PHY 2640 Physics for Scientists and Engineers II | 4 cr. | For students planning to major in engineering, pre-medicine, chemistry, mathematics, and computer science. Electricity, magnetism, electromagnetic waves, geometrical and wave optics, and the essence of modern physics. Lecture 3 hours, laboratory three hours weekly. Prerequisites: MTH 2510 and PHY 2630. |

Emphasis Course Choice (4 cr. to be chosen) |
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CHM 2220 Organic Chemistry II | 4 cr. | More extensive study of reaction mechanisms, aromatics, spectroscopy, and polymerization. Laboratory exercises directed to aromatic substitution reactions, chromatography, and systematic identification of organic functional groups. Lecture 3 hours, laboratory 3 hours. Prerequisites: CHM 1110 and CHM 2210; CHM 1120 highly recommended. |

CHM 3610 Biochemistry I (BIO/CHM*) | 4 cr. | Principles of biochemistry; major metabolic and biosynthetic pathways; structure and conformation of biological molecules and their molecular biology. Laboratory exercises in enzyme kinetics, electrophoresis, chromatography, and DNA isolation and manipulation. Lecture 3 hours, laboratory 3 hours. Prerequisites: CHM 1110, CHM 2210. |

PHY 4510 Electronics: Digital Techniques | 4 cr. | Number systems, digital codes, and Boolean algebra used in analysis of digital logic circuits; logic gates, encoding and decoding; Flip-flops, counters, registers and integrated circuits. Introduction to interfacing. Lecture 3 hours, laboratory 3 hours. Prerequisite: PHY 2540 or PHY 2640 or equivalent; PHY 2710 recommended. |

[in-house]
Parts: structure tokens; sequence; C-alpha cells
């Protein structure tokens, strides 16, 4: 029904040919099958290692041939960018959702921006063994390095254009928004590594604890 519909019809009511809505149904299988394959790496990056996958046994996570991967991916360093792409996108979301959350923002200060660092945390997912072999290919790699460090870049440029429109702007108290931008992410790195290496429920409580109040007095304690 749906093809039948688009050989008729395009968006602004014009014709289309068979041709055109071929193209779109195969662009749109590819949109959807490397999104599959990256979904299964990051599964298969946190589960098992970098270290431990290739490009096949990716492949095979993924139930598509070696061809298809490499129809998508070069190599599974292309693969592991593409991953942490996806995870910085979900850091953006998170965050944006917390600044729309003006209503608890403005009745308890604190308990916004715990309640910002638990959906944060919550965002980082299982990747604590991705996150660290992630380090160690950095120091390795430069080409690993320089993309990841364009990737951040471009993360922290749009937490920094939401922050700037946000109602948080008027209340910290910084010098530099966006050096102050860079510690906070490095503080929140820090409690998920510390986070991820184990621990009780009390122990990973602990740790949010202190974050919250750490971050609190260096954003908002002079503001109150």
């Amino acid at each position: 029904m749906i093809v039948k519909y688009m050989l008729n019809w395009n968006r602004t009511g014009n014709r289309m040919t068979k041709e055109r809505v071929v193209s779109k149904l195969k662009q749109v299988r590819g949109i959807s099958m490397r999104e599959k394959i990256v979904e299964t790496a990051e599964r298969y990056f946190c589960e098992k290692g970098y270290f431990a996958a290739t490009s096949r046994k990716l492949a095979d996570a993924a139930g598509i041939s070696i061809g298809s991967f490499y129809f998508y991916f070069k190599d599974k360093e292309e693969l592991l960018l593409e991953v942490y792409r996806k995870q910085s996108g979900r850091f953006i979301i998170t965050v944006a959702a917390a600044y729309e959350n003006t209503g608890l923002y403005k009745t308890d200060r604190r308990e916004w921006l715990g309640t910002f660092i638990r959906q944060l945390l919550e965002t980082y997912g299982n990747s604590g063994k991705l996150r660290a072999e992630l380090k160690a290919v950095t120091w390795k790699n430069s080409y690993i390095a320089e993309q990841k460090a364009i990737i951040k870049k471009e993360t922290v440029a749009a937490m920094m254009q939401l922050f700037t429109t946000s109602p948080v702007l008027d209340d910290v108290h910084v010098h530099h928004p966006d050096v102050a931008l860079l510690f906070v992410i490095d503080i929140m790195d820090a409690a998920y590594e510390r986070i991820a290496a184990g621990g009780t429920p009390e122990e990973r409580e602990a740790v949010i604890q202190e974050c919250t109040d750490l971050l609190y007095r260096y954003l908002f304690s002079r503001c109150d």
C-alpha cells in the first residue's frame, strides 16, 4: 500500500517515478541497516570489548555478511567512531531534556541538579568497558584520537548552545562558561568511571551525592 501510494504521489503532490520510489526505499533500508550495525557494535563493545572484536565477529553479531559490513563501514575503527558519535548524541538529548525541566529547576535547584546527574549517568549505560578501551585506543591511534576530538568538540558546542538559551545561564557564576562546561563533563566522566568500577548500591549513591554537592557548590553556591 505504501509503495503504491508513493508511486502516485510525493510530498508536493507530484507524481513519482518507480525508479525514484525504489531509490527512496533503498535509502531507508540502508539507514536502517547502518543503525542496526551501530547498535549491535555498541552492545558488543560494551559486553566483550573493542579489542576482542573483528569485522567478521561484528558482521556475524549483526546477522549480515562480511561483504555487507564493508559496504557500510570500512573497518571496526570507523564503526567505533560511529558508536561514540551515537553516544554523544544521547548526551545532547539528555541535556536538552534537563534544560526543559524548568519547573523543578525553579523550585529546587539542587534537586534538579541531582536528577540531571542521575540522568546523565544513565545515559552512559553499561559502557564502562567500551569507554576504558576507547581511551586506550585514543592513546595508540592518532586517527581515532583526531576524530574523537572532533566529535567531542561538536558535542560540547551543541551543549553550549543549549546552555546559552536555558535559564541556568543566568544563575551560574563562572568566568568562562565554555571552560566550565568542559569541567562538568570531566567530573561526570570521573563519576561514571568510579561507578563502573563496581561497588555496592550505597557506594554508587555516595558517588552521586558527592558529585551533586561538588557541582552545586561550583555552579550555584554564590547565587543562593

Biology Emphasis Courses (14 cr. to be chosen) |
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BIO 2260 Microbiology | 4 cr. | Fundamental principles of microbiology with emphasis on the biology of bacteria and other microbes (metabolism, genetics, growth, and death), their ecological relationships in natural and controlled environments, and the interactions of pathogenic microorganisms and their human and animal hosts. Lecture 3 hours, laboratory 3 hours. Prerequisites: CHM 1110 or CHM 1610; and, BIO 1030 or BIO 2250 or BIO 2430. |

BIO 3010 Genetics | 4 cr. | Principles of genetic theory that provide a working knowledge of the three divisions of genetics: transmission genetics, molecular genetics, and population genetics. Topics include cell division, principles of heredity, statistical analysis, microbial genetics, cancer genetics, genetics in metabolism, development and behavior, and genetic engineering. Lecture 3 hours, laboratory 3 hours. Prerequisites: BIO 1030 or BIO 2260; MTH 2350. |

BIO 4950 Senior Seminar | 2 cr. | Preparation and presentation of a scientific paper. Taken by students with senior status as a requirement for graduation; to be taken in the final six hours of the program. |